Zhang and colleagues found that exosomes that they purified from the cyclin D2 cardiomyocyte growth medium actually promoted the proliferation of cultured cardiomyocytes. In addition, the treated cardiomyocytes were more resistant to programmed cell death, known as apoptosis, which is induced by low oxygen levels. The exosomes also induced the proliferation of various other cell types, including human umbilical vein endothelial cells, human vascular smooth muscle cells, and 7 day old rat cardiomyocytes, which have almost undetectable proliferation.
Part of the cargo that exosomes carry is microRNAs or miRNAs. These short pieces of RNA have the ability to interact with messenger RNA in target cells, and they are robust actors in gene regulation in cells. Humans have more than 2,000 miRNAs with different RNA sequences that are believed to regulate a third of the genes in the genome.
The researchers documented which microRNAs were present in the exosomes of the cyclin D2-overexpressing cardiomyocytes and in the exosomes of non-overexpressing cardiomyocytes. As expected, they found differences.
Together, the exosomes of both cell types contained 1,072 different miRNAs, and 651 were common to the two groups of exosomes. However, 332 miRNAs were found only in the cyclin D2-overexpressing cardiomyocytes, and 89 miRNAs were specific for the non-overexpressing cardiomyocytes. In preliminary work to characterize the effects of specific miRNAs, it was shown that a certain miRNA from cyclin D2-overexpressing exosomes stimulates proliferation when it is released into rat cardiomyocytes.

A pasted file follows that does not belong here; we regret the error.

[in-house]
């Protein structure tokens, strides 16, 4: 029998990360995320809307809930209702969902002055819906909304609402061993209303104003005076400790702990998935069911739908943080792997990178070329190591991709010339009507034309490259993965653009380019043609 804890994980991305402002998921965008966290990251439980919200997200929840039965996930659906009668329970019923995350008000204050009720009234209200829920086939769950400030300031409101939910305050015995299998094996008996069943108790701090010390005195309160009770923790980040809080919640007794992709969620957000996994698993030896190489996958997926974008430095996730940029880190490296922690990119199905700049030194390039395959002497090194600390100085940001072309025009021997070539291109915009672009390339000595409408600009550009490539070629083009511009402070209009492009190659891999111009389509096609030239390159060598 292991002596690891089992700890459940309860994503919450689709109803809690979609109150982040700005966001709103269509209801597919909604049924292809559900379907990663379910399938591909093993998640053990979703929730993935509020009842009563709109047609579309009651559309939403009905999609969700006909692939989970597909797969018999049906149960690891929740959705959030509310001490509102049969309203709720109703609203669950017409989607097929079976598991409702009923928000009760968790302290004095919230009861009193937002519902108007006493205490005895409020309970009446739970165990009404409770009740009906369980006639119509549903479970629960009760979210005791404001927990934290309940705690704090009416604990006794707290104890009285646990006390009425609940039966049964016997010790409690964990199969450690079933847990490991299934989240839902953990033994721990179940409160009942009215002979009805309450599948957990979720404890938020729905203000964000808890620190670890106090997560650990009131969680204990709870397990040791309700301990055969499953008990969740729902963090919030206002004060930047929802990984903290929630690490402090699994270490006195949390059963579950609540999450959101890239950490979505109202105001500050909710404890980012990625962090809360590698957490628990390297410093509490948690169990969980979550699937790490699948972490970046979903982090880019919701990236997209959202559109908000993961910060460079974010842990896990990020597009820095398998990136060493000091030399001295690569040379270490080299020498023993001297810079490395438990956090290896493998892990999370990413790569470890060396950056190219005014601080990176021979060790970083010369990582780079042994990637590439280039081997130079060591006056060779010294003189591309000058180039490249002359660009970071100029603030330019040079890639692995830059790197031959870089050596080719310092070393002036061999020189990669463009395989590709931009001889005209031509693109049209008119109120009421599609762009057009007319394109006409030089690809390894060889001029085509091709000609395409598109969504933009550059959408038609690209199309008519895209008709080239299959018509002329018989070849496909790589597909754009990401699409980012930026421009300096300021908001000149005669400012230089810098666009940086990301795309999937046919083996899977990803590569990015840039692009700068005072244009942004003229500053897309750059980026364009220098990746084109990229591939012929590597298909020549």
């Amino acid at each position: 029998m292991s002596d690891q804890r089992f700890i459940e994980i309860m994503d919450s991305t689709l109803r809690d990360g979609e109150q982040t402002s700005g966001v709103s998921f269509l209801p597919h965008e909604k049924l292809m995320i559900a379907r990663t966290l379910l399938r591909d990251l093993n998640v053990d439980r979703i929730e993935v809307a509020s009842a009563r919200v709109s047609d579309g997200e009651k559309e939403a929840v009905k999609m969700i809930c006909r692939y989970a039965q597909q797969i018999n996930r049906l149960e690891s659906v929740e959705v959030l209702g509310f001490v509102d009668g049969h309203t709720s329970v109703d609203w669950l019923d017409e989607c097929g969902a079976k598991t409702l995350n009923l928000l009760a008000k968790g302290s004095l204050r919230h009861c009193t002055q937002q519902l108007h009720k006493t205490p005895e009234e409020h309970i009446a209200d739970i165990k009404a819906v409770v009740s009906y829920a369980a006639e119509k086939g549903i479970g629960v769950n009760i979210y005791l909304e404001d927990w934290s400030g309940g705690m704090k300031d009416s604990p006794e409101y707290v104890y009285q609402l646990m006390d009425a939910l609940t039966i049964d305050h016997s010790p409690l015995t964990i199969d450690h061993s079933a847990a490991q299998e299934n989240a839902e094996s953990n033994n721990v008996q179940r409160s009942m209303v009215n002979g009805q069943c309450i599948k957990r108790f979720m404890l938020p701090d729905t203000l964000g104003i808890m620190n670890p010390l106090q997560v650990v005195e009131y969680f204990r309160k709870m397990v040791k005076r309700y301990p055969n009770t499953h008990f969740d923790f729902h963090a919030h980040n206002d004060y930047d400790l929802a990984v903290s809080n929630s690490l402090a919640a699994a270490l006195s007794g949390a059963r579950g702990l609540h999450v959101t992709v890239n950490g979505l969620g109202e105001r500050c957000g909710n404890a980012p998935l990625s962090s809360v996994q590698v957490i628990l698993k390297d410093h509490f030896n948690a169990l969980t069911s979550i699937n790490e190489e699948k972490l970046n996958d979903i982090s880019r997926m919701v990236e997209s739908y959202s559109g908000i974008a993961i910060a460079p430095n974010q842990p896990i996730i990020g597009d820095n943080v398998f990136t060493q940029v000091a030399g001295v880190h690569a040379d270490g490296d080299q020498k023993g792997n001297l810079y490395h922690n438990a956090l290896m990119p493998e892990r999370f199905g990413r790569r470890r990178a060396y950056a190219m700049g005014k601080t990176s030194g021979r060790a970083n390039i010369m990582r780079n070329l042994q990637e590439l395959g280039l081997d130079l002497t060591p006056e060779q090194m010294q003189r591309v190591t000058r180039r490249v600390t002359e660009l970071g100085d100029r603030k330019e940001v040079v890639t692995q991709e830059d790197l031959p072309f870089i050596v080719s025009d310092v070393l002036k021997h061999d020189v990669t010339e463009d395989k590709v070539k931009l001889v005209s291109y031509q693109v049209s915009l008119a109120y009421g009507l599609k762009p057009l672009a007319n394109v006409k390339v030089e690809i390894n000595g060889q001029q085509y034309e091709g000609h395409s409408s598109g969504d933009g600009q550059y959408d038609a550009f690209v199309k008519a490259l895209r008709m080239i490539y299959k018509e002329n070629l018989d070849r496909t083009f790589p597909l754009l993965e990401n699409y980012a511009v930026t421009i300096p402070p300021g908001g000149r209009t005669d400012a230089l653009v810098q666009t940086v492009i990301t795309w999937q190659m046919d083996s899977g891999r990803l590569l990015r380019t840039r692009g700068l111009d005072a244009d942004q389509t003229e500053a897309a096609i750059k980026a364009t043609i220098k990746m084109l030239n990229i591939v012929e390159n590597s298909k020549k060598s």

“As the therapeutic potential of exosomes to improve cardiac function becomes clearer, the combination of exosome-mediated delivery of proliferative miRNAs with the transplantation of cyclin D2-overexpressing cardiomyocytes or cell products could result in a promising new strategy for upregulating the proliferation of recipient cardiomyocytes and Reducing heart fibrosis, “said Zhang. “Overall, our data suggest that cardiac cell therapy with cardiomyocytes with increased proliferative capacity could be an effective future strategy for myocardial repair and prevention of heart failure in patients with acute myocardial infarction.”
Treatment with exosomes improves recovery from heart attacks in a preclinical study
Meng Zhao et al., Cyclin D2 Overexpression Improves Efficacy of Human-Induced Pluripotent Stem Cell-Derived Cardiomyocytes for Myocardial Repair in a Pig Model of Myocardial Infarction, Circulation (2021). DOI: 10.1161 / CIRCULATIONAHA.120.049497 Provided by the University of Alabama at Birmingham
Quote: Recovering myocardial infarction by injecting cardiac muscle cells that overexpress cyclin D2 (2021, May 14), accessed May 14, 2021 from https://medicalxpress.com/news/2021-05-heart-recovery-aided-muscle- cells.html
This document is subject to copyright. Except for fair trade for the purpose of private study or research, no part may be reproduced without written permission. The content is provided for informational purposes only.